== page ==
Median age 38.5 years
Country of birth—Eastern and Central Europe, Denmark, the Middle East, and Southeast Asia
Pearson’s correlation coefficients (r2)Exposure to fungi and fungi in NAL r2 = 0.62, p-value < 0.0001
Exposure to beta-glucan and glucan in NAL r2 = 0.42, p-value < 0.001
Viegas et al. (2013) [19]Cross-sectional study60.6% male
Mean age 44.5 years
Nonsmokers 56.1%
PrevalenceNo significant association was found between duration of exposure, and spirometry.
Rodriguez et al. (2014) [30]Prospective cohort study43% male
Age 41–50 years—33%
Country of birth—Mexico 67%
Primary school education 58%
Current smoker 6%
Multiple linear regressionHigh TWSRA dust score in past year and FEV6 estimate (SE) 0.22 (0.10), p-value 0.04; months worked in agriculture in past year and FEV1 estimate (SE) 0.08 (0.10), p-value < 0.001, FEF25%–5% estimate (SE) 0.11 (0.03), p-value < 0.001, and FEV6 estimate (SE) 0.11 (0.02), p-value < 0.001
Mitchell et al. (2015) [26]Cross-sectional study100% male
Median age 33.7 years
Ethnicity: 90.4% Hispanic
Sixth grade or less education 52.8%
Logistic regression (mixed models)Mixed models for FEV1/FVC and FEF 25–75 adjusted for age and shift time—total endotoxin and FVC, mL 24.46 (−44.65 to −4.27), p-value 0.018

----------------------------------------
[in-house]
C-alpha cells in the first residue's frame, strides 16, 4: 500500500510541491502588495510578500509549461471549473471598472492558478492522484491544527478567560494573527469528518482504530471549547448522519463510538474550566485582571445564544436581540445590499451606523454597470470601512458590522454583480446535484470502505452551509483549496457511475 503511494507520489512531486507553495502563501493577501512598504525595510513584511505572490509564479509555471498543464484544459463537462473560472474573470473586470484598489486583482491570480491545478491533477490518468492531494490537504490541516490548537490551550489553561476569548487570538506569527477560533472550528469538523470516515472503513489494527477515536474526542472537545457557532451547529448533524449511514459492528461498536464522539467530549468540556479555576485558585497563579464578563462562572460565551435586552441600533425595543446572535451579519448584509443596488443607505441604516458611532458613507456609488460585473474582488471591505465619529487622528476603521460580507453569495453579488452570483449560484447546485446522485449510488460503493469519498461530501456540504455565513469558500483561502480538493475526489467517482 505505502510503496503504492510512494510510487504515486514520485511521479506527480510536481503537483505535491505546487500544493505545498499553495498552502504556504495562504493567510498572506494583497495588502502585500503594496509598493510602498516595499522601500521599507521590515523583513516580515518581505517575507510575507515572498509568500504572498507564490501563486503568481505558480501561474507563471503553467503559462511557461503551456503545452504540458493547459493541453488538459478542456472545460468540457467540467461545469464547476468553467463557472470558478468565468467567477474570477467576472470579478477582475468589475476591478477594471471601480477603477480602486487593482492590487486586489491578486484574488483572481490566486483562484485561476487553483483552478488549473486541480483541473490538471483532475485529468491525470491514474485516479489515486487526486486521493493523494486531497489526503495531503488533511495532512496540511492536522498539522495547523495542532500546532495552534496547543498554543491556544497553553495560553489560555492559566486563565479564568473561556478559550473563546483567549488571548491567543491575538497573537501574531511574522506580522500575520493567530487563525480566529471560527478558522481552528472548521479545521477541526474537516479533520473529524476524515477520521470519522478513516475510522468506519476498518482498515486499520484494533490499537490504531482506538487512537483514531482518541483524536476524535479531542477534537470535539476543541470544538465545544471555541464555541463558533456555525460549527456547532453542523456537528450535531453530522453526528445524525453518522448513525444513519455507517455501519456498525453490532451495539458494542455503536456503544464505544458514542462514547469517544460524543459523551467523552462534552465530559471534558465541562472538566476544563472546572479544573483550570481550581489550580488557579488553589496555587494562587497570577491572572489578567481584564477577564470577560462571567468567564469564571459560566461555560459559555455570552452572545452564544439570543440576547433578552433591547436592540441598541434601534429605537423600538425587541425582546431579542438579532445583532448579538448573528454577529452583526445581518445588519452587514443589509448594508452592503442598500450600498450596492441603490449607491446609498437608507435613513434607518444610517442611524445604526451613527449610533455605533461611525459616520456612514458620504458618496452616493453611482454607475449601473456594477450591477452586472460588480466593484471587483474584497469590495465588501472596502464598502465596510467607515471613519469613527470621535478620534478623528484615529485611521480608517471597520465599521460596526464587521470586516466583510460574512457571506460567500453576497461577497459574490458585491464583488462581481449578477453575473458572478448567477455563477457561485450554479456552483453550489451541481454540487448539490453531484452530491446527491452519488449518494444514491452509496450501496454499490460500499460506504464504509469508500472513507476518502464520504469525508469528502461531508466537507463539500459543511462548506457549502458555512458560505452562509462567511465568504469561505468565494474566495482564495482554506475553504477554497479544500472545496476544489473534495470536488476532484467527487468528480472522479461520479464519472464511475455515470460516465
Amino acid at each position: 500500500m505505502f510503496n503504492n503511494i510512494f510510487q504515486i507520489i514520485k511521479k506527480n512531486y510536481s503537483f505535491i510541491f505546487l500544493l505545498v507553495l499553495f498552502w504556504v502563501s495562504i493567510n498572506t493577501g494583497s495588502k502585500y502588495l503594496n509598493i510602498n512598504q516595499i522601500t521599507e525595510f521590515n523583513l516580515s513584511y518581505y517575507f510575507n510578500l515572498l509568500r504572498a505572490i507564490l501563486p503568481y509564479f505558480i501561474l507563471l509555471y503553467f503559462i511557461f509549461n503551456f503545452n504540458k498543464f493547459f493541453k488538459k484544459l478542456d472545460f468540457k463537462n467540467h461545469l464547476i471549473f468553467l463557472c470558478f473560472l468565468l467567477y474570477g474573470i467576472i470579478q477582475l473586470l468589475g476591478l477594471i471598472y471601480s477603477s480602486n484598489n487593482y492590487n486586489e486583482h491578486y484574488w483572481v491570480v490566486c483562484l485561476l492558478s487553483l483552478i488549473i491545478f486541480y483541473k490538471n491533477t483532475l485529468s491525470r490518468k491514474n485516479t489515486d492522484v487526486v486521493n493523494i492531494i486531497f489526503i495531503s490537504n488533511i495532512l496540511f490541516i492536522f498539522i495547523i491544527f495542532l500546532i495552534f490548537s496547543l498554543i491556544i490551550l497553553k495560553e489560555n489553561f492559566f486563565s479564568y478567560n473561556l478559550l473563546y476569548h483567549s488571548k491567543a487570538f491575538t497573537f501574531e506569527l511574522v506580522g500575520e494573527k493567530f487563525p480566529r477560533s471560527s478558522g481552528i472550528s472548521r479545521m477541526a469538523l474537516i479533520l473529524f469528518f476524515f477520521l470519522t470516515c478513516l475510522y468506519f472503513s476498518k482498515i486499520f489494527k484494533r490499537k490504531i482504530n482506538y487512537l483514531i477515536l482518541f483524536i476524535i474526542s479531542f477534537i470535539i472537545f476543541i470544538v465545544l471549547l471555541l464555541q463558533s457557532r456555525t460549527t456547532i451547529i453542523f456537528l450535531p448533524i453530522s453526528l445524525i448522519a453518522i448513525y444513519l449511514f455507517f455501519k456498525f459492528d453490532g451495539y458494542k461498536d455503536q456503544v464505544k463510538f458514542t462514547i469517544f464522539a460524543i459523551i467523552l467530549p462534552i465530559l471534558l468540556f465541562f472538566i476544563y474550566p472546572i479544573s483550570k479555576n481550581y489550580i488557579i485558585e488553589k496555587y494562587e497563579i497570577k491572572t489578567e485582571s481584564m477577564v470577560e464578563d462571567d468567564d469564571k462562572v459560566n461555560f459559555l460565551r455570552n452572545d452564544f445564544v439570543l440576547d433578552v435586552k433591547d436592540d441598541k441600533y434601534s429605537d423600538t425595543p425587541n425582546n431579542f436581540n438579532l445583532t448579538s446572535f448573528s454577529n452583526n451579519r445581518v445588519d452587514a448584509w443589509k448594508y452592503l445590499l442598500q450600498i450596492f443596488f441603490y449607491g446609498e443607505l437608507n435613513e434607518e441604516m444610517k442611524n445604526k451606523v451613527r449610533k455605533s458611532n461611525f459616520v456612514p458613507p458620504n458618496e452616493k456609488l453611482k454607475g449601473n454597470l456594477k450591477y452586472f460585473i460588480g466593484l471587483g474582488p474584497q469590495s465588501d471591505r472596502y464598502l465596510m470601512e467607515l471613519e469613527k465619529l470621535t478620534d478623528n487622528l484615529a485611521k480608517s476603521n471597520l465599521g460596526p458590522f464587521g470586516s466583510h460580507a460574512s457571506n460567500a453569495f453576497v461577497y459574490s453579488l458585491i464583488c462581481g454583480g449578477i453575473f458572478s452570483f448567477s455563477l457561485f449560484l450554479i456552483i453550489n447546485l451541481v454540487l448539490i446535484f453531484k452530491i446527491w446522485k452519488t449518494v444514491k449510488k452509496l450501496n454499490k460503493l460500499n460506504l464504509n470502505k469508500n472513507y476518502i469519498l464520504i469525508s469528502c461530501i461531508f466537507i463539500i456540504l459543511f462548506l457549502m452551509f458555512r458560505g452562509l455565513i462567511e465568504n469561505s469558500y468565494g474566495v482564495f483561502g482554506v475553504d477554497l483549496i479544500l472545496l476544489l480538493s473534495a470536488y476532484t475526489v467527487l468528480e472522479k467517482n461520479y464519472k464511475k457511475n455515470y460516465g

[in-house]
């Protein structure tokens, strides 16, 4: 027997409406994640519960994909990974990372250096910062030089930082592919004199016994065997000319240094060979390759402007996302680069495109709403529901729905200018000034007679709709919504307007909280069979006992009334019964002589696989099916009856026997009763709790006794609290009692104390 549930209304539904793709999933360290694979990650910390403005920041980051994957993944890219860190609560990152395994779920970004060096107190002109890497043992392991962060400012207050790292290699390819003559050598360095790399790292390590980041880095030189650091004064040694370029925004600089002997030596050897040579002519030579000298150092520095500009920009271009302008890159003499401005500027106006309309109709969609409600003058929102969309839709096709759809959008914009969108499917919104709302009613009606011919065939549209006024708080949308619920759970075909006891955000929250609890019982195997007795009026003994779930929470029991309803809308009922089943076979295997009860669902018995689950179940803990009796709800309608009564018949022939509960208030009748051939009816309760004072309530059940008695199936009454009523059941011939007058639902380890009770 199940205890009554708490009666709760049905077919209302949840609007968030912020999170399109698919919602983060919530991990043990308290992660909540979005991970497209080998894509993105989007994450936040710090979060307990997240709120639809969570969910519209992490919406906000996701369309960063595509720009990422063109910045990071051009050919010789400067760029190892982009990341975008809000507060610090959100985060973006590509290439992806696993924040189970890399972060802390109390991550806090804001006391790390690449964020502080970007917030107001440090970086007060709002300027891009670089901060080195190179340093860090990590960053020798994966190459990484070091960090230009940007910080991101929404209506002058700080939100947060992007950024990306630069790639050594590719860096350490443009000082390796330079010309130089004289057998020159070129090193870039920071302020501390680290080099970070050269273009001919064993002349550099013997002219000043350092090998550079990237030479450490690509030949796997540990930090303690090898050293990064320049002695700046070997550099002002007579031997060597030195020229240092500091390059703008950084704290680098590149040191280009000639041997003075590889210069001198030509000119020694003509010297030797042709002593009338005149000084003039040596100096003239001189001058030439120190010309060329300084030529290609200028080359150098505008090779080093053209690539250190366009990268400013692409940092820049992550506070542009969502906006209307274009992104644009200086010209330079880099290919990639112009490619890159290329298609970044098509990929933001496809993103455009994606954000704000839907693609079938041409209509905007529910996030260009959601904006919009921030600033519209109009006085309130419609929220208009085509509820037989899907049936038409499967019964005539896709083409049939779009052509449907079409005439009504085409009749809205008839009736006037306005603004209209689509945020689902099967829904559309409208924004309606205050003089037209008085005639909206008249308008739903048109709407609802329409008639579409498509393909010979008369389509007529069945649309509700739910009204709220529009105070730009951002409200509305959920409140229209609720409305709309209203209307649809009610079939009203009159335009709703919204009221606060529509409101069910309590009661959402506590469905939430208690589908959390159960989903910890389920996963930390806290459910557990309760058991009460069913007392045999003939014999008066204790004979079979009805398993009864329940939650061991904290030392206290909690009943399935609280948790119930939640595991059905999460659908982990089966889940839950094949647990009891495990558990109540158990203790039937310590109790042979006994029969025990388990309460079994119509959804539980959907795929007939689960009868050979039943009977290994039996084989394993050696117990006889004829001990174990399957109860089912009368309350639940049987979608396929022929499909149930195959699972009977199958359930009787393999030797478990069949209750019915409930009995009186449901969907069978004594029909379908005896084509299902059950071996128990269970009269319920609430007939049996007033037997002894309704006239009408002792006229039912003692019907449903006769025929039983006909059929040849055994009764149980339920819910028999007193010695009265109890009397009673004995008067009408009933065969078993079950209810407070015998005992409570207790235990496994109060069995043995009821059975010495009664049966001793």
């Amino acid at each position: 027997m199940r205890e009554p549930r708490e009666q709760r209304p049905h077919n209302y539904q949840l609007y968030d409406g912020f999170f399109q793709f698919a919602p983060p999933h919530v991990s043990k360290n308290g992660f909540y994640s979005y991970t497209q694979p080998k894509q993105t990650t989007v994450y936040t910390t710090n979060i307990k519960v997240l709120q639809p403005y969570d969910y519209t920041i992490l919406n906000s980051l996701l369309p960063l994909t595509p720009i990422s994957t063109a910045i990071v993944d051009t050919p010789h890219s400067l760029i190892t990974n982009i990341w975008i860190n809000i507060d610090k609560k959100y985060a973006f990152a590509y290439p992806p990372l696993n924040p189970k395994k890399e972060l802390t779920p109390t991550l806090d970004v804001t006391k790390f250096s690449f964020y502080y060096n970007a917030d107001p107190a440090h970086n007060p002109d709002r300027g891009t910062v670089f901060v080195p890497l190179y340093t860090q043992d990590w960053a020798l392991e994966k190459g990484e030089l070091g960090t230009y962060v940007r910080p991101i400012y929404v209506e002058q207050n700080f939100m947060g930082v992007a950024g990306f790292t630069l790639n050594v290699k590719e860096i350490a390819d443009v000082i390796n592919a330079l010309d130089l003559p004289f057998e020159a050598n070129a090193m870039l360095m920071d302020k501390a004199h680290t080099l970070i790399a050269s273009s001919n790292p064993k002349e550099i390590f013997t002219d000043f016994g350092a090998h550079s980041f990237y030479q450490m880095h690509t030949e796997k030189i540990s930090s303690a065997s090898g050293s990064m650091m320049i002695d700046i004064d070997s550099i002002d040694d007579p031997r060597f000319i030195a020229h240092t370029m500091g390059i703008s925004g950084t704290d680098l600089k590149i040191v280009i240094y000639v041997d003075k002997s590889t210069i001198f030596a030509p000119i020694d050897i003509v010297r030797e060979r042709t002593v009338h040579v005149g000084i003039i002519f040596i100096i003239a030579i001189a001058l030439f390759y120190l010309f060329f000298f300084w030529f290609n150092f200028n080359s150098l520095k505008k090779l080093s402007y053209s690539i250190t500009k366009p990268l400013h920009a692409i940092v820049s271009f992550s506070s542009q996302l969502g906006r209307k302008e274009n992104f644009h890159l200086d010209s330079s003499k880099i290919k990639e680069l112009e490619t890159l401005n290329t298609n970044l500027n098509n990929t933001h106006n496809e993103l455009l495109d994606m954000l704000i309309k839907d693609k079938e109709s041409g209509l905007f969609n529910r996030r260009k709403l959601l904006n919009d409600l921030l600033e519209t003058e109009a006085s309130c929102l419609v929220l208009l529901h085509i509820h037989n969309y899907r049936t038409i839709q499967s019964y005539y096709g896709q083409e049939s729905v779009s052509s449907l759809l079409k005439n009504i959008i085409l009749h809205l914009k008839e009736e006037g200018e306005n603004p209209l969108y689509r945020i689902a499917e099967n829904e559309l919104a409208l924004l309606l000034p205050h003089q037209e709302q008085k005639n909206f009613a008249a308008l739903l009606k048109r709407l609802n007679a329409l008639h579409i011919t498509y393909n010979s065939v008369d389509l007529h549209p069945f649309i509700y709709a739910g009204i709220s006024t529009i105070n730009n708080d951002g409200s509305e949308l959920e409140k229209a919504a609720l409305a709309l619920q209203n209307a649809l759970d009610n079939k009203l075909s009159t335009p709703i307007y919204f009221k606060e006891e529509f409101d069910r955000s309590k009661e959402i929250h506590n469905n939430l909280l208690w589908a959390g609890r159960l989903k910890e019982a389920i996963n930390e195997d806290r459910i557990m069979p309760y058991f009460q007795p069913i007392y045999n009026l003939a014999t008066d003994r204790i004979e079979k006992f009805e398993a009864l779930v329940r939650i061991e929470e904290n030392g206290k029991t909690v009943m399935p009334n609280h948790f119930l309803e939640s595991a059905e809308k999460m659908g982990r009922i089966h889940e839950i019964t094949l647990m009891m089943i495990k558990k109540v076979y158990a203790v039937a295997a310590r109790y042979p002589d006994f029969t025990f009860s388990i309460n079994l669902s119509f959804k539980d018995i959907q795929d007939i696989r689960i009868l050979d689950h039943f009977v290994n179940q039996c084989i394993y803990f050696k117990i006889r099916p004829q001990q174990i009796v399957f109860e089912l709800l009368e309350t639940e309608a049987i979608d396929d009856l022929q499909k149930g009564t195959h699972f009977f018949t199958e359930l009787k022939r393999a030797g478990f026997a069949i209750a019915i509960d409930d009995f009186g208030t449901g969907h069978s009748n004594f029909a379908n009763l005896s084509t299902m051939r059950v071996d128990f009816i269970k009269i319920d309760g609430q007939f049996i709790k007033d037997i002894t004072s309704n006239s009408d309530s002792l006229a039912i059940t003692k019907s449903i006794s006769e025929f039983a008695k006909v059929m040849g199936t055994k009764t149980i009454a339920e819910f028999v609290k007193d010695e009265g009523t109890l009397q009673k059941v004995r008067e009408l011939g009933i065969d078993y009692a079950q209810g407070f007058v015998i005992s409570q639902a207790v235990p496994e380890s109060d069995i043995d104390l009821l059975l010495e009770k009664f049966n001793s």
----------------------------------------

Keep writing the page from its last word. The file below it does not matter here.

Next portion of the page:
Nonnenmann et al. (2017) [25]Non-randomized cross-sectional study92% male
Mean age 32
Ethnicity: 94% Hispanic
Ever smoke 70%
Beta Coefficient (Standard Error)Relationship between endotoxin and cross-shift pulmonary health measures (FEV1): β (SE) −0.058 (0.039) p-value 0.081
Audi et al. (2017) [28]Prospective cohort study63.8% male
Mean age 47.02 years
High school education—58.33%
Nonsmokers 87.5%
Mann–Whitney U testIL cytokine concentration and woken by an attack of shortness of breath 2.3 (p-vale 0.009); IL cytokine concentration and COPD 1.1 (p-value 0.008)
Sak et al. (2018) [20]Cross-sectional study42.9% male
Nonsmoking 51.2%
38% no education
Logistic regressionPM2.5 and wheezing OR 2.153 (1.164–3.981)
PM2.5 and chest tightness OR 2.211 (1.190–4.108)
PM10 and chest tightness OR 1.123 (1.002–1.259)
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Clarke, K.; Manrique, A.; Sabo-Attwood, T.; Coker, E.S. A Narrative Review of Occupational Air Pollution and Respiratory Health in Farmworkers. Int. J. Environ. Res. Public Health 2021, 18, 4097.

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Clarke K, Manrique A, Sabo-Attwood T, Coker ES. A Narrative Review of Occupational Air Pollution and Respiratory Health in Farmworkers. International Journal of Environmental Research and Public Health. 2021; 18(8):4097.

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Clarke, Kayan, Andres Manrique, Tara Sabo-Attwood, and Eric S. Coker. 2021. "A Narrative Review of Occupational Air Pollution and Respiratory Health in Farmworkers" International Journal of Environmental Research and Public Health 18, no. 8: 4097.